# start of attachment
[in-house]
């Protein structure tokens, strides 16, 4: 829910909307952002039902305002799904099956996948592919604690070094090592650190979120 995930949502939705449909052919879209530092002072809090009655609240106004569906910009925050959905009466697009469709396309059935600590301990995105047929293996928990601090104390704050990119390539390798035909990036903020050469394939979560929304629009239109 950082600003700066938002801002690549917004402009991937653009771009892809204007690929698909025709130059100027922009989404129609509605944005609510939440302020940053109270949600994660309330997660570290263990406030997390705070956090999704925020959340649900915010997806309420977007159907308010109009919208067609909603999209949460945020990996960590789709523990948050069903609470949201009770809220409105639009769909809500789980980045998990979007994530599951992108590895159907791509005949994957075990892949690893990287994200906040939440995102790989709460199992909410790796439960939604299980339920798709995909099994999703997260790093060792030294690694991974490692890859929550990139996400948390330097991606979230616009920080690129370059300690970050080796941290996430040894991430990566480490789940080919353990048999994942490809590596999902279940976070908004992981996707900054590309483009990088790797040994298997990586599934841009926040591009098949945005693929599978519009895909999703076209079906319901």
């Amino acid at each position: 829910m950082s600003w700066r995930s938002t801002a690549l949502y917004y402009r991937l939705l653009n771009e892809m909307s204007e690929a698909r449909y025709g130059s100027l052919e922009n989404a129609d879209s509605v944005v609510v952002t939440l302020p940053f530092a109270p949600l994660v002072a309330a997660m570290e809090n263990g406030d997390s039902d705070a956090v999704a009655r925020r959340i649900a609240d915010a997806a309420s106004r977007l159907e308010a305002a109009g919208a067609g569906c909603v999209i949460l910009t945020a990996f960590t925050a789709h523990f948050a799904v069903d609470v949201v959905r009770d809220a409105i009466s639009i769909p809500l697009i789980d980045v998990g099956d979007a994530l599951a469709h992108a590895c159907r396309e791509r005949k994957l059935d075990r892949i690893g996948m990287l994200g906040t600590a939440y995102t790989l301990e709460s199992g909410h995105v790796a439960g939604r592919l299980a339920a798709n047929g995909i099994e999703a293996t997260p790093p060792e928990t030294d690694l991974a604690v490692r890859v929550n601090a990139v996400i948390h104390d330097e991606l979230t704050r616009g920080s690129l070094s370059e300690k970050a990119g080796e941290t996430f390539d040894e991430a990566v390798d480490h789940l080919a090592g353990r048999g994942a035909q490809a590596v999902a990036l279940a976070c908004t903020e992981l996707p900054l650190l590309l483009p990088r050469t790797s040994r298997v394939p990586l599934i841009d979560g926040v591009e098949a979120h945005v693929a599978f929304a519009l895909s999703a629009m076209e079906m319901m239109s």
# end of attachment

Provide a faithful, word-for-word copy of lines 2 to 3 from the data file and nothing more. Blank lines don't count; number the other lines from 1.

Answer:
């Protein structure tokens, strides 16, 4: 829910909307952002039902305002799904099956996948592919604690070094090592650190979120 995930949502939705449909052919879209530092002072809090009655609240106004569906910009925050959905009466697009469709396309059935600590301990995105047929293996928990601090104390704050990119390539390798035909990036903020050469394939979560929304629009239109 950082600003700066938002801002690549917004402009991937653009771009892809204007690929698909025709130059100027922009989404129609509605944005609510939440302020940053109270949600994660309330997660570290263990406030997390705070956090999704925020959340649900915010997806309420977007159907308010109009919208067609909603999209949460945020990996960590789709523990948050069903609470949201009770809220409105639009769909809500789980980045998990979007994530599951992108590895159907791509005949994957075990892949690893990287994200906040939440995102790989709460199992909410790796439960939604299980339920798709995909099994999703997260790093060792030294690694991974490692890859929550990139996400948390330097991606979230616009920080690129370059300690970050080796941290996430040894991430990566480490789940080919353990048999994942490809590596999902279940976070908004992981996707900054590309483009990088790797040994298997990586599934841009926040591009098949945005693929599978519009895909999703076209079906319901």
């Amino acid at each position: 829910m950082s600003w700066r995930s938002t801002a690549l949502y917004y402009r991937l939705l653009n771009e892809m909307s204007e690929a698909r449909y025709g130059s100027l052919e922009n989404a129609d879209s509605v944005v609510v952002t939440l302020p940053f530092a109270p949600l994660v002072a309330a997660m570290e809090n263990g406030d997390s039902d705070a956090v999704a009655r925020r959340i649900a609240d915010a997806a309420s106004r977007l159907e308010a305002a109009g919208a067609g569906c909603v999209i949460l910009t945020a990996f960590t925050a789709h523990f948050a799904v069903d609470v949201v959905r009770d809220a409105i009466s639009i769909p809500l697009i789980d980045v998990g099956d979007a994530l599951a469709h992108a590895c159907r396309e791509r005949k994957l059935d075990r892949i690893g996948m990287l994200g906040t600590a939440y995102t790989l301990e709460s199992g909410h995105v790796a439960g939604r592919l299980a339920a798709n047929g995909i099994e999703a293996t997260p790093p060792e928990t030294d690694l991974a604690v490692r890859v929550n601090a990139v996400i948390h104390d330097e991606l979230t704050r616009g920080s690129l070094s370059e300690k970050a990119g080796e941290t996430f390539d040894e991430a990566v390798d480490h789940l080919a090592g353990r048999g994942a035909q490809a590596v999902a990036l279940a976070c908004t903020e992981l996707p900054l650190l590309l483009p990088r050469t790797s040994r298997v394939p990586l599934i841009d979560g926040v591009e098949a979120h945005v693929a599978f929304a519009l895909s999703a629009m076209e079906m319901m239109s």